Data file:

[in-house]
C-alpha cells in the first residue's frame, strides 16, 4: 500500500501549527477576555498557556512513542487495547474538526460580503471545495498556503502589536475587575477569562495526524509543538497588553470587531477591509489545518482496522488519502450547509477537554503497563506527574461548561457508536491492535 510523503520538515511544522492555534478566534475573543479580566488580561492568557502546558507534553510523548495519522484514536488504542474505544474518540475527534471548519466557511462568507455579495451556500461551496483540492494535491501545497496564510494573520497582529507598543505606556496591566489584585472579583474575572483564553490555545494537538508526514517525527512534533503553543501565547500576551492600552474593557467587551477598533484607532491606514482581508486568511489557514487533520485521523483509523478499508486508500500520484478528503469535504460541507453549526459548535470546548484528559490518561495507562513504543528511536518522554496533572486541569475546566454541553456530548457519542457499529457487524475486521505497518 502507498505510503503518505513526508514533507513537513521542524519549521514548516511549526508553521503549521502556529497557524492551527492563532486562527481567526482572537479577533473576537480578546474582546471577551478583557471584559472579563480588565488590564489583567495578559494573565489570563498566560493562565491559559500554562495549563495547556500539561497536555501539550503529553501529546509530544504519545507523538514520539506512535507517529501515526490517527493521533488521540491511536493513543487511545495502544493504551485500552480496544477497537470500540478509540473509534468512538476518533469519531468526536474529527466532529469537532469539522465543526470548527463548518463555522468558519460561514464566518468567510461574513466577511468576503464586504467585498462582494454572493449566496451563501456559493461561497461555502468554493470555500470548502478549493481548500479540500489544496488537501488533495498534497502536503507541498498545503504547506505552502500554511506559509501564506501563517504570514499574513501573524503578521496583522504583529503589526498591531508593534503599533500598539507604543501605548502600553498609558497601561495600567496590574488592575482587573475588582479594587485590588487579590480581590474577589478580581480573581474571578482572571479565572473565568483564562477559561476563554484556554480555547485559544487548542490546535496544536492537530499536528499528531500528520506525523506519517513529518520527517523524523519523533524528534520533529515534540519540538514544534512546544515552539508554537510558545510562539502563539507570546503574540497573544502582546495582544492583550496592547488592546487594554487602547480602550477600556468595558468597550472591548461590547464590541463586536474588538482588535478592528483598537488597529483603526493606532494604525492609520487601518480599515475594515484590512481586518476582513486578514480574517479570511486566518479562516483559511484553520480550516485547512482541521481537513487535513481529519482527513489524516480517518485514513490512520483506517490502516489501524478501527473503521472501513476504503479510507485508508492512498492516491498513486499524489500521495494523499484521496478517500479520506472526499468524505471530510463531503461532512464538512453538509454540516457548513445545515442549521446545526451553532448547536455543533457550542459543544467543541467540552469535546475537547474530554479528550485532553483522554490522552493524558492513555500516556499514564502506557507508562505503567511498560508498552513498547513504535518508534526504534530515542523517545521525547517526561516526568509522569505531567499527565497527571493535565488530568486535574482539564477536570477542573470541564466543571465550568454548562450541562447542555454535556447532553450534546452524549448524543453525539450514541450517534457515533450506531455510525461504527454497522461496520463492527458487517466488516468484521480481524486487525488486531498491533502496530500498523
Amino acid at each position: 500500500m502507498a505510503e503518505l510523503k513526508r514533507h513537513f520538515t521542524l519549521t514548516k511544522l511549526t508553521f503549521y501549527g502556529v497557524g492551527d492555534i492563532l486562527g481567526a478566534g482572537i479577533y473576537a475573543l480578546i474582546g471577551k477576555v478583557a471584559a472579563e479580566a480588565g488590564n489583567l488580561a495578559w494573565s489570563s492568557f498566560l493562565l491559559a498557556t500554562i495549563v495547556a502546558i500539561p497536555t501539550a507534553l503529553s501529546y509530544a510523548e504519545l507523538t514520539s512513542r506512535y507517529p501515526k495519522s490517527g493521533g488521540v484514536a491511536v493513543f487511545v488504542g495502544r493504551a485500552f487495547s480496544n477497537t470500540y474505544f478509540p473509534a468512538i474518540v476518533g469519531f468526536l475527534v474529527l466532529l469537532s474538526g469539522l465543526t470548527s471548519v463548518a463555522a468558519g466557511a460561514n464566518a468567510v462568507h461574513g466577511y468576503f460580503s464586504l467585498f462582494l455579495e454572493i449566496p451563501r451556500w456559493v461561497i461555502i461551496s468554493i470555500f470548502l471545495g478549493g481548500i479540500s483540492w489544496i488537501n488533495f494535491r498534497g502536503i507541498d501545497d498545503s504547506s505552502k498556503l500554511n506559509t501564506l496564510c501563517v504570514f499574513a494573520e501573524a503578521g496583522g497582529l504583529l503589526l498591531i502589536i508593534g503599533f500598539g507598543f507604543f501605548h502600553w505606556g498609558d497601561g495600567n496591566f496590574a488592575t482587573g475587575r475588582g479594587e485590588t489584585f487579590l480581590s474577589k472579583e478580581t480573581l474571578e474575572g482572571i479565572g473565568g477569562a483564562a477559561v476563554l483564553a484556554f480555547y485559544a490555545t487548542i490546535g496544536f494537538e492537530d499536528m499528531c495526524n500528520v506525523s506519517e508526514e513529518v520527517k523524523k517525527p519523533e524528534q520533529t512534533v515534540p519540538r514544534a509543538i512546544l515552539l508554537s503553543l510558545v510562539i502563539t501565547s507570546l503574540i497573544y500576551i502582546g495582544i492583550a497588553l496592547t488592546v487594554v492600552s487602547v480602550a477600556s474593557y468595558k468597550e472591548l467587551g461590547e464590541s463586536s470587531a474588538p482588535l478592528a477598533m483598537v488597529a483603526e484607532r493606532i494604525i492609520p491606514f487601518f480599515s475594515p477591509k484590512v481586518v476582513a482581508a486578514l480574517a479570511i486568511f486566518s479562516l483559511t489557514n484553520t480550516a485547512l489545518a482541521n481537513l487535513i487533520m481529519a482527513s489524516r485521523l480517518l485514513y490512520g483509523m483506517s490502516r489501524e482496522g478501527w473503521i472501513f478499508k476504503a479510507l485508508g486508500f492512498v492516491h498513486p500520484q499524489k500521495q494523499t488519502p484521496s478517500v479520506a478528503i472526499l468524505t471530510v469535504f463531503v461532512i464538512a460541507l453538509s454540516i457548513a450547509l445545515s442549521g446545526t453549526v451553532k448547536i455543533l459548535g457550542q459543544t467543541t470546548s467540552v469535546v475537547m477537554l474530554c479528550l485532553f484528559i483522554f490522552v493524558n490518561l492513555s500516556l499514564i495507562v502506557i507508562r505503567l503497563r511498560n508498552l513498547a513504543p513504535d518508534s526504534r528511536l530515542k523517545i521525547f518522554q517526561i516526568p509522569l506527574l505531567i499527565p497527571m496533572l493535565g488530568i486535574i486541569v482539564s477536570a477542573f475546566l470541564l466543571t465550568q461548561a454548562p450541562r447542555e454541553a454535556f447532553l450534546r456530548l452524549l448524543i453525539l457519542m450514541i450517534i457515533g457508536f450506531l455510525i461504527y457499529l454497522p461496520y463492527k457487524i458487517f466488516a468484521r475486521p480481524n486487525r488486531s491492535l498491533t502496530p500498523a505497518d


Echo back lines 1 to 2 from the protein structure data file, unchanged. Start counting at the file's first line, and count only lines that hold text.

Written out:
[in-house]
C-alpha cells in the first residue's frame, strides 16, 4: 500500500501549527477576555498557556512513542487495547474538526460580503471545495498556503502589536475587575477569562495526524509543538497588553470587531477591509489545518482496522488519502450547509477537554503497563506527574461548561457508536491492535 510523503520538515511544522492555534478566534475573543479580566488580561492568557502546558507534553510523548495519522484514536488504542474505544474518540475527534471548519466557511462568507455579495451556500461551496483540492494535491501545497496564510494573520497582529507598543505606556496591566489584585472579583474575572483564553490555545494537538508526514517525527512534533503553543501565547500576551492600552474593557467587551477598533484607532491606514482581508486568511489557514487533520485521523483509523478499508486508500500520484478528503469535504460541507453549526459548535470546548484528559490518561495507562513504543528511536518522554496533572486541569475546566454541553456530548457519542457499529457487524475486521505497518 502507498505510503503518505513526508514533507513537513521542524519549521514548516511549526508553521503549521502556529497557524492551527492563532486562527481567526482572537479577533473576537480578546474582546471577551478583557471584559472579563480588565488590564489583567495578559494573565489570563498566560493562565491559559500554562495549563495547556500539561497536555501539550503529553501529546509530544504519545507523538514520539506512535507517529501515526490517527493521533488521540491511536493513543487511545495502544493504551485500552480496544477497537470500540478509540473509534468512538476518533469519531468526536474529527466532529469537532469539522465543526470548527463548518463555522468558519460561514464566518468567510461574513466577511468576503464586504467585498462582494454572493449566496451563501456559493461561497461555502468554493470555500470548502478549493481548500479540500489544496488537501488533495498534497502536503507541498498545503504547506505552502500554511506559509501564506501563517504570514499574513501573524503578521496583522504583529503589526498591531508593534503599533500598539507604543501605548502600553498609558497601561495600567496590574488592575482587573475588582479594587485590588487579590480581590474577589478580581480573581474571578482572571479565572473565568483564562477559561476563554484556554480555547485559544487548542490546535496544536492537530499536528499528531500528520506525523506519517513529518520527517523524523519523533524528534520533529515534540519540538514544534512546544515552539508554537510558545510562539502563539507570546503574540497573544502582546495582544492583550496592547488592546487594554487602547480602550477600556468595558468597550472591548461590547464590541463586536474588538482588535478592528483598537488597529483603526493606532494604525492609520487601518480599515475594515484590512481586518476582513486578514480574517479570511486566518479562516483559511484553520480550516485547512482541521481537513487535513481529519482527513489524516480517518485514513490512520483506517490502516489501524478501527473503521472501513476504503479510507485508508492512498492516491498513486499524489500521495494523499484521496478517500479520506472526499468524505471530510463531503461532512464538512453538509454540516457548513445545515442549521446545526451553532448547536455543533457550542459543544467543541467540552469535546475537547474530554479528550485532553483522554490522552493524558492513555500516556499514564502506557507508562505503567511498560508498552513498547513504535518508534526504534530515542523517545521525547517526561516526568509522569505531567499527565497527571493535565488530568486535574482539564477536570477542573470541564466543571465550568454548562450541562447542555454535556447532553450534546452524549448524543453525539450514541450517534457515533450506531455510525461504527454497522461496520463492527458487517466488516468484521480481524486487525488486531498491533502496530500498523